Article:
Thursday, August 20, 2009

New East Coast shore = New surprises

Continuing from yesterday's long march at East Coast, today we covered another new stretch of Singapore's longest shore. And this rocky shore is home to many new surprises!

The best surprise must be this Batik tailed slug (Philinopsis sp.)! I've not seen it before on our shores though the others had. Never did I expect to find it at East Coast. Of course, this slug was found by our slug lady, Chay Hoon!

Another first time sight for me will be the Banded-leg swimming crab (Charybdis annulata). This pretty crabs have legs with alternating bands of dark brown and bright blue.

While exploring this new stretch of rocky shore, we noticed quite a number of small Pink flowery soft coral (Family Nephtheidea) growths.

Larger sized ones are also found and if you look closer, there are tiny animals living on the flowery soft coral.

That includes a hermit crab clinging onto the soft coral as well as the super gorgeous Soft coral false cowrie (Family Ovulidae). Their shells are white with three blotchy orange bars while the pretty mantle is transparent with irregular blotches.

Chay Hoon told me that people go all the way to Manado to see these cowries on soft corals, not knowing that they reside at our doorstep!

There are also hard corals on the shore. The Zebra coral (Oulastrea crispata) (on the left) predominates but I also managed to see a tiny patch of probably Pore hard coral (Porites sp.) in green (on the right).

Three flatworms were spotted and all of them belong to the same species: Spotted black flatworm (Acanthozoon sp.). This flatworm is probably the most common species in Singapore!

While looking among and underneath rocks, it was entertaining to look at Snapping shrimps (Family Alpheidae) as it labouriously dig its burrow. This snapping shrimp seems to be sharing its burrow with a brittlestar.

At the silty parts of the shore, anemones abound in numbers though they are small and rather transparent. Most are probably the Banded bead anemones.

I particularly like this shore because there are many of my most favourite phylum: Echinoderms!

Though I am more well versed with the echinoderms, many of them have yet been unidentified just like this sea cucumber.

And this was the huge brittlestar that seems to be living among the snapping shrimps I mentioned earlier. Can you spot two of those shrimps in this photo?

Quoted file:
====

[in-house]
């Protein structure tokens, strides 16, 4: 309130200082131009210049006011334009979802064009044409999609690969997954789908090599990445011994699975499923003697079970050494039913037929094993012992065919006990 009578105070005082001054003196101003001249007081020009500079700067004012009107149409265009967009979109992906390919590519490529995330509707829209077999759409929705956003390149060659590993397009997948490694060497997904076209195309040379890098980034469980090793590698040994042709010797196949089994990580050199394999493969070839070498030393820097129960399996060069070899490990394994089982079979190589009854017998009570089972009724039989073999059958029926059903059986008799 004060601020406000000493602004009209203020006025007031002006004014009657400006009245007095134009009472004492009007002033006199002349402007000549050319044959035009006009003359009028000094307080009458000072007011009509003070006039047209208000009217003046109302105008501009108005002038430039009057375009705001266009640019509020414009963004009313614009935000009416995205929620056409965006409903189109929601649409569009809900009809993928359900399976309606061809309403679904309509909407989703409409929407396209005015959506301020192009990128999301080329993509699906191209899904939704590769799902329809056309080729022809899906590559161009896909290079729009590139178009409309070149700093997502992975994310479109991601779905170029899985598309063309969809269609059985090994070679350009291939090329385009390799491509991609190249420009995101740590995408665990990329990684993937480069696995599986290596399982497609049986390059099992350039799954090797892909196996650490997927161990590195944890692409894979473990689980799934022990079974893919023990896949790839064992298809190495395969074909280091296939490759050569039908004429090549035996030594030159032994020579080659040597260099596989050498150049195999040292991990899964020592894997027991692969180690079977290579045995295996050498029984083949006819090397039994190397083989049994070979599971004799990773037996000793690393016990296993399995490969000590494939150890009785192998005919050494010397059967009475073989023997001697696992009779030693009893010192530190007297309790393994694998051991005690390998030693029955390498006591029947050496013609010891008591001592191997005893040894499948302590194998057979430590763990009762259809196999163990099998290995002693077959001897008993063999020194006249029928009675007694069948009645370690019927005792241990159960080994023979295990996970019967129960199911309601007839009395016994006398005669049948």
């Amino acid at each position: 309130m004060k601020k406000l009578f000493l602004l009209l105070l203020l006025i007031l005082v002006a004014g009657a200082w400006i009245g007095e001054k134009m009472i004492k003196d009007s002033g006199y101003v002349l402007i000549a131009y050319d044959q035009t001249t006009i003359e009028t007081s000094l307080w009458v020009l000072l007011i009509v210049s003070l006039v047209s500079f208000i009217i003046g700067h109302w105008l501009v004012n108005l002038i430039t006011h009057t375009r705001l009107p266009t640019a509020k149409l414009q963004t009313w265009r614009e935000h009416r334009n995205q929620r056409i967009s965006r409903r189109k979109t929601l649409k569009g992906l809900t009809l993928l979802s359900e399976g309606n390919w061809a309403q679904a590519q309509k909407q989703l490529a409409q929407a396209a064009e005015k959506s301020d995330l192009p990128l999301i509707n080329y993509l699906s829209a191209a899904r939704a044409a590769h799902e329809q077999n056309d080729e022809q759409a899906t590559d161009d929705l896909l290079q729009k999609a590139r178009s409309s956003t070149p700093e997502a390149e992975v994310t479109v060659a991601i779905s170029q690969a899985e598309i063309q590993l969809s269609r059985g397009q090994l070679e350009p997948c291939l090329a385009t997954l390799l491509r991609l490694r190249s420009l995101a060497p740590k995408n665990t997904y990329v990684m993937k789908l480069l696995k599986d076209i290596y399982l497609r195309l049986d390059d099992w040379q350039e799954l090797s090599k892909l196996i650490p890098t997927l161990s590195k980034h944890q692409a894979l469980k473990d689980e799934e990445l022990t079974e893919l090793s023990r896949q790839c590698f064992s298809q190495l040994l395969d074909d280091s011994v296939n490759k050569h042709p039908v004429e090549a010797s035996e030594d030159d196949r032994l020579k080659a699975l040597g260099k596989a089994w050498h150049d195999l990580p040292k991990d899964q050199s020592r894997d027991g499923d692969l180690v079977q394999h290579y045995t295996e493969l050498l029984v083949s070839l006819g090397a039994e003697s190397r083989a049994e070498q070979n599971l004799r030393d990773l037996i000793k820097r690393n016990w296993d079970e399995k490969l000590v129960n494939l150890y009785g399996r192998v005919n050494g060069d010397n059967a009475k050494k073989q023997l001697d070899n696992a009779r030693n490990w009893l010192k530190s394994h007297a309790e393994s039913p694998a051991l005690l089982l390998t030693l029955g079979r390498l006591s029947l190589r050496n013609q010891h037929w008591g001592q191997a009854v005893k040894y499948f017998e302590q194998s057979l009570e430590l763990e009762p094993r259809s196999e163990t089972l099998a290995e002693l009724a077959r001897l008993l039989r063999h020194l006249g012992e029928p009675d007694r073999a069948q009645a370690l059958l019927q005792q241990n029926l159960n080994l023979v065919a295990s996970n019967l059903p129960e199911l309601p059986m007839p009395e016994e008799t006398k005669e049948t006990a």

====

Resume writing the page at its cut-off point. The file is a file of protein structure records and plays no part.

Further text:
Another surprise from this shore must be the three Spiny sea stars (Gymnanthenea laevis) I've found on this shore. And this particular star is probably the largest I've seen of this species.,

Sometimes we name this star as the Orange-tipped sea star because of the orange fringes on the tips of their arms (left). On the right shows the oral surface where the mouth is located at the centre. Each plate on the underside has a huge bivalved pedicellaria (pincer-like structures).

Sometimes, the tip of the arms of the Spiny sea star is not exactly orange fringed. This makes identification a bit harder if you use orange tips as a distinguishing factor.

And surprise surprise.... there are Feather stars (Order Comatulida) on this shore! They are not exactly common on mainland though we are starting to see them at Changi. But to see it at East Coast is quite a treat, we saw it once at another stretch before too.

And not only did we find one or two, but three of them! Here are the other two feather stars sighted today.

Ok, what's this? These transparent blobs are probably jellyfishes!

Last but not least, East Coast is home to pretty Sea fans or Gorgonians (Order Gorgonacea). On the rocky shore, the sea fans are not as extensive as the ones behind seawalls.

There are yellow ones as well as white ones. When submerged, their individual animal or polyp is extended outwards.

I went back to one of the seawalls I've explored the previous time to check out the sea fans and they are fortunately still there. Though the tide was not good enough to see their full glory.

This is one rare sea fan that was not submerged and I could take a photo when the waves goes out momentarily. Only when I came home then I realized there is a Segal's spindle cowrie (Cymbovula segaliana) attached onto the sea fan as seen from this photo.

Well, our longest shore in Singapore is not entirely dead nor it is super exciting as our natural reefs or shore. Given time, we can expect better flourishing state of marine life to come back only if we do not disturb or impact the shores.

I hope your impression of East Coast Park has changed with all the recent posts on this reclaimed land. The tons and thick growths of sea fans just amazes me! Since this week is the last super lows of the year, we'll probably bid goodbye to this shore before we revisit it next year!

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